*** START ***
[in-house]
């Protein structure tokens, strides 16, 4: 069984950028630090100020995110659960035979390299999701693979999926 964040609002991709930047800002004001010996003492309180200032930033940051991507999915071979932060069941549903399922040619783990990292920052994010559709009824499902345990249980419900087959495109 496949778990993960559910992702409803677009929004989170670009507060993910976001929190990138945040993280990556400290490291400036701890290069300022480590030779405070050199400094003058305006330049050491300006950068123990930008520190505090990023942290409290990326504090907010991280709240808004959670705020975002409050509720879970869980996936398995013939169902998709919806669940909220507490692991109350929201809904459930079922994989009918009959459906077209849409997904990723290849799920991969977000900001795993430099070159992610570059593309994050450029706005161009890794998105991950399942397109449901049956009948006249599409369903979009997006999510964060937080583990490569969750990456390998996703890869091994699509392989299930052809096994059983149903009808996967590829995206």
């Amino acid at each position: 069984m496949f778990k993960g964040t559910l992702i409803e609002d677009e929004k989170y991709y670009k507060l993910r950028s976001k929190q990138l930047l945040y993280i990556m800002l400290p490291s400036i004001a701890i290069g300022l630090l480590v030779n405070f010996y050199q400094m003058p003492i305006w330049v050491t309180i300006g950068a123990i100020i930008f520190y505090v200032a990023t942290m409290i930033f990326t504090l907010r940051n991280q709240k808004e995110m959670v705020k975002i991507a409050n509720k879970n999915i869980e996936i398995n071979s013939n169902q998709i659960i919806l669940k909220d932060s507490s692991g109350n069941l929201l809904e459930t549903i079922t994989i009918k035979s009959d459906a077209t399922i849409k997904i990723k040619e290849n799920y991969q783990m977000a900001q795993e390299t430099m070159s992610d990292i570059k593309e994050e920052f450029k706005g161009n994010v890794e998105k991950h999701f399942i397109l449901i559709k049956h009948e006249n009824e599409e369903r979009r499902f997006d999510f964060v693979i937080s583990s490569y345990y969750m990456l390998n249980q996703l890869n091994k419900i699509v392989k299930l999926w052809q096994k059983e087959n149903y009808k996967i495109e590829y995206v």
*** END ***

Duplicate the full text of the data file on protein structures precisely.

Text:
[in-house]
């Protein structure tokens, strides 16, 4: 069984950028630090100020995110659960035979390299999701693979999926 964040609002991709930047800002004001010996003492309180200032930033940051991507999915071979932060069941549903399922040619783990990292920052994010559709009824499902345990249980419900087959495109 496949778990993960559910992702409803677009929004989170670009507060993910976001929190990138945040993280990556400290490291400036701890290069300022480590030779405070050199400094003058305006330049050491300006950068123990930008520190505090990023942290409290990326504090907010991280709240808004959670705020975002409050509720879970869980996936398995013939169902998709919806669940909220507490692991109350929201809904459930079922994989009918009959459906077209849409997904990723290849799920991969977000900001795993430099070159992610570059593309994050450029706005161009890794998105991950399942397109449901049956009948006249599409369903979009997006999510964060937080583990490569969750990456390998996703890869091994699509392989299930052809096994059983149903009808996967590829995206």
């Amino acid at each position: 069984m496949f778990k993960g964040t559910l992702i409803e609002d677009e929004k989170y991709y670009k507060l993910r950028s976001k929190q990138l930047l945040y993280i990556m800002l400290p490291s400036i004001a701890i290069g300022l630090l480590v030779n405070f010996y050199q400094m003058p003492i305006w330049v050491t309180i300006g950068a123990i100020i930008f520190y505090v200032a990023t942290m409290i930033f990326t504090l907010r940051n991280q709240k808004e995110m959670v705020k975002i991507a409050n509720k879970n999915i869980e996936i398995n071979s013939n169902q998709i659960i919806l669940k909220d932060s507490s692991g109350n069941l929201l809904e459930t549903i079922t994989i009918k035979s009959d459906a077209t399922i849409k997904i990723k040619e290849n799920y991969q783990m977000a900001q795993e390299t430099m070159s992610d990292i570059k593309e994050e920052f450029k706005g161009n994010v890794e998105k991950h999701f399942i397109l449901i559709k049956h009948e006249n009824e599409e369903r979009r499902f997006d999510f964060v693979i937080s583990s490569y345990y969750m990456l390998n249980q996703l890869n091994k419900i699509v392989k299930l999926w052809q096994k059983e087959n149903y009808k996967i495109e590829y995206v």